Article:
Kevin Cooney

Kevin Cooney has spent 20 seasons as head coach at Florida Atlantic University. He has compiled more than 700 victories with the Owls and more than 850 wins in his 24-year career as a head coach. Cooney has spent the past five seasons offering his thoughts on baseball - and other things - for Cooney's Owls finished their first season in the Sun Belt Conference at 36-22 in 2007.




April 24, 2008

I Got a Life I Need to Start

My attempt to thank all those who have been such an important part of my experience as a coach will certainly fall short. It would rival the Litany of The Saints, and certainly prove a daunting challenge to someone who can’t even remember his kids’ names.

For some reason, the Lord has chosen to smile on the Cooney family for years. He provided me with great parents and a brother who was my first baseball hero.

My parents steered me towards baseball at a young age and never changed course. I believe it was all they wanted me to do in life, and for that I will be forever grateful.

Joe Garvey was my high school coach at Essex Catholic in Newark. He showed me that a coach can be compassionate and funny and still be hard-nosed and competitive.

Clary Anderson at Montclair State was the single biggest influence in my life. So much of what I believe as a coach and as a man I learned at his side. He taught me the value of using good English and having good hitters. Clary was a man of few words, but I tried to learn from him all he said. Whatever I have become, I owe in great measure to him.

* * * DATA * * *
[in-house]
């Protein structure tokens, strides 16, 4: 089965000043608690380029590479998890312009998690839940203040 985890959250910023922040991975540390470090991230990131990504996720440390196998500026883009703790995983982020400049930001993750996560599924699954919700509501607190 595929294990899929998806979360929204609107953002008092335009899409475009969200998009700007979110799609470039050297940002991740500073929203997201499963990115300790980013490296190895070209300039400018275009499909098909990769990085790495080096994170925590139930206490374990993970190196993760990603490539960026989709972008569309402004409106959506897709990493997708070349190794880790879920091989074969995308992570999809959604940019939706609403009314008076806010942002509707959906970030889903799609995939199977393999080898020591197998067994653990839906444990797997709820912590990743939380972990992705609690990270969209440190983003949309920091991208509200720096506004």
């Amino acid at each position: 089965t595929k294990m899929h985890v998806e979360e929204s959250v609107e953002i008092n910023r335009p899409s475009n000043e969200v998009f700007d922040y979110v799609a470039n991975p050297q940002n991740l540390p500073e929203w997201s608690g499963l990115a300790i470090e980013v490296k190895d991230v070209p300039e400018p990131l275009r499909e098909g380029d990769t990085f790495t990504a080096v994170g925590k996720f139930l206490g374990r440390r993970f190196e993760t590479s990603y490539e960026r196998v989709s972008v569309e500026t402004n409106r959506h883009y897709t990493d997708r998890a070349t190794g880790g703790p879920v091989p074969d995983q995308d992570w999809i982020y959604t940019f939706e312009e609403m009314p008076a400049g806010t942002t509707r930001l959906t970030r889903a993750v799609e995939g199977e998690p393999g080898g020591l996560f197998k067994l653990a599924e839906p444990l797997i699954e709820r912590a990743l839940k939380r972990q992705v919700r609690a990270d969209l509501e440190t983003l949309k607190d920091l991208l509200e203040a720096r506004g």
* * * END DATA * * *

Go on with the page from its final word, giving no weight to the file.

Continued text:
I need to thank Bill Digouardi for giving me the opportunity of a lifetime to coach at Montclair State and former Florida Atlantic President Anthony Catanese for giving me a second chance.

Florida Atlantic’s current president, Frank Brogan, has been a great supporter, and in return, I have numerous times played his straight man. He’s been a good friend in high places.

I’ve been fortunate the past few years to work under Craig Angelos. It is a plus to have a baseball man as your Athletics Director, and a good person as well.

I have enjoyed the friendships made over 21 years with the coaches and staff here at Florida Atlantic. There have been some great people, some interesting personalities, but always a group of people willing to work hard, sometimes against great odds, to provide a positive environment for the student athletes at FAU.

A head coach needs good assistants in order to be successful. In my case, we needed GREAT assistants!

At Montclair State, Rich O’Connor and Rick Giancola provided me great advice and were never afraid to voice their suggestions no matter the risk. They were always sure to advise me I’d get credit for being a genius if the gambles worked. They remain friends long after Leroy Horn’s home run.

Gonzalo Carcache, Mike Hutch, Kevin O’Sullivan, Steve Whitaker, Bob Deutschman, Jim Lyttle, George Roig, Norberto Lopez, Tony Fossas, and all the student assistant coaches were the best at the difficult task of making me look good. Their shared friendships, long hours and their hard work will always be appreciated.